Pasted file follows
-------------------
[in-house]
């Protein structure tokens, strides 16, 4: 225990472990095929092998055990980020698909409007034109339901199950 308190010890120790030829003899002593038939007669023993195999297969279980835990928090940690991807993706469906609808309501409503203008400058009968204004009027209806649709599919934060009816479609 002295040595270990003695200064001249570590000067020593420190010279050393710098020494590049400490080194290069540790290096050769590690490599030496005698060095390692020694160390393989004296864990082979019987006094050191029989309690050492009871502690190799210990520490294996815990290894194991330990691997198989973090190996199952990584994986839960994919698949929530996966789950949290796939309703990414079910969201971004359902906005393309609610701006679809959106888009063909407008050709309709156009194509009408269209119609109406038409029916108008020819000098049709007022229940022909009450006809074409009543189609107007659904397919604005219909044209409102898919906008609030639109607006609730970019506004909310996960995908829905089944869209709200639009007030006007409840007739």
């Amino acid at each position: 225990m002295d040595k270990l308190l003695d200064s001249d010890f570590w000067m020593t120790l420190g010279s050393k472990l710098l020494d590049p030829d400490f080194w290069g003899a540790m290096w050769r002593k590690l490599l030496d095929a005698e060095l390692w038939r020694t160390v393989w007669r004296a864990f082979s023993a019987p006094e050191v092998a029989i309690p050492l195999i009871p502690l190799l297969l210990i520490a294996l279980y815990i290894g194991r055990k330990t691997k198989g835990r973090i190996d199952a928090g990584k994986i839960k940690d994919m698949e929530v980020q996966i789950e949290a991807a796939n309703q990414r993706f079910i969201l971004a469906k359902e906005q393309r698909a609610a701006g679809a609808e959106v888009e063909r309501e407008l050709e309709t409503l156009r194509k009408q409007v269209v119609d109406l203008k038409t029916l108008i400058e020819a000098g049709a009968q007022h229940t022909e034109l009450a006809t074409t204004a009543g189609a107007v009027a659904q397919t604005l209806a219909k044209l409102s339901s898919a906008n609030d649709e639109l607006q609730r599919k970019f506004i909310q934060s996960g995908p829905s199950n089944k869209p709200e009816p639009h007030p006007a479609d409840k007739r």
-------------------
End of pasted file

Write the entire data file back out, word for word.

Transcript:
[in-house]
């Protein structure tokens, strides 16, 4: 225990472990095929092998055990980020698909409007034109339901199950 308190010890120790030829003899002593038939007669023993195999297969279980835990928090940690991807993706469906609808309501409503203008400058009968204004009027209806649709599919934060009816479609 002295040595270990003695200064001249570590000067020593420190010279050393710098020494590049400490080194290069540790290096050769590690490599030496005698060095390692020694160390393989004296864990082979019987006094050191029989309690050492009871502690190799210990520490294996815990290894194991330990691997198989973090190996199952990584994986839960994919698949929530996966789950949290796939309703990414079910969201971004359902906005393309609610701006679809959106888009063909407008050709309709156009194509009408269209119609109406038409029916108008020819000098049709007022229940022909009450006809074409009543189609107007659904397919604005219909044209409102898919906008609030639109607006609730970019506004909310996960995908829905089944869209709200639009007030006007409840007739």
């Amino acid at each position: 225990m002295d040595k270990l308190l003695d200064s001249d010890f570590w000067m020593t120790l420190g010279s050393k472990l710098l020494d590049p030829d400490f080194w290069g003899a540790m290096w050769r002593k590690l490599l030496d095929a005698e060095l390692w038939r020694t160390v393989w007669r004296a864990f082979s023993a019987p006094e050191v092998a029989i309690p050492l195999i009871p502690l190799l297969l210990i520490a294996l279980y815990i290894g194991r055990k330990t691997k198989g835990r973090i190996d199952a928090g990584k994986i839960k940690d994919m698949e929530v980020q996966i789950e949290a991807a796939n309703q990414r993706f079910i969201l971004a469906k359902e906005q393309r698909a609610a701006g679809a609808e959106v888009e063909r309501e407008l050709e309709t409503l156009r194509k009408q409007v269209v119609d109406l203008k038409t029916l108008i400058e020819a000098g049709a009968q007022h229940t022909e034109l009450a006809t074409t204004a009543g189609a107007v009027a659904q397919t604005l209806a219909k044209l409102s339901s898919a906008n609030d649709e639109l607006q609730r599919k970019f506004i909310q934060s996960g995908p829905s199950n089944k869209p709200e009816p639009h007030p006007a479609d409840k007739r």